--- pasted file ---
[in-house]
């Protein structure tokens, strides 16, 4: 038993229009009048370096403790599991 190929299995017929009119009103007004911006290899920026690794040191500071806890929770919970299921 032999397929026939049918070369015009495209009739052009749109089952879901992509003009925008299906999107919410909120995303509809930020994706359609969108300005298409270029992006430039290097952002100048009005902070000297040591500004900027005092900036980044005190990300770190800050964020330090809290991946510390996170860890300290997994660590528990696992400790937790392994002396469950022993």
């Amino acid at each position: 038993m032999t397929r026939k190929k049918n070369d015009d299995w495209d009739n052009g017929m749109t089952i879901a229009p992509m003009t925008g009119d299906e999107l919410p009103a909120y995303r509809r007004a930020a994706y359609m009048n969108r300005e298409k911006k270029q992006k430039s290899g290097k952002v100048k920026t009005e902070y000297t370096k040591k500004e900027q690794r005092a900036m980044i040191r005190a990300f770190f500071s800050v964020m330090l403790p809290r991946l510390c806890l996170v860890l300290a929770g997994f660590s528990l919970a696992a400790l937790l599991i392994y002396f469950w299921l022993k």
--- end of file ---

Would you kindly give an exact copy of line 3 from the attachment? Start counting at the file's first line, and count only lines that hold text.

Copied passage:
């Amino acid at each position: 038993m032999t397929r026939k190929k049918n070369d015009d299995w495209d009739n052009g017929m749109t089952i879901a229009p992509m003009t925008g009119d299906e999107l919410p009103a909120y995303r509809r007004a930020a994706y359609m009048n969108r300005e298409k911006k270029q992006k430039s290899g290097k952002v100048k920026t009005e902070y000297t370096k040591k500004e900027q690794r005092a900036m980044i040191r005190a990300f770190f500071s800050v964020m330090l403790p809290r991946l510390c806890l996170v860890l300290a929770g997994f660590s528990l919970a696992a400790l937790l599991i392994y002396f469950w299921l022993k």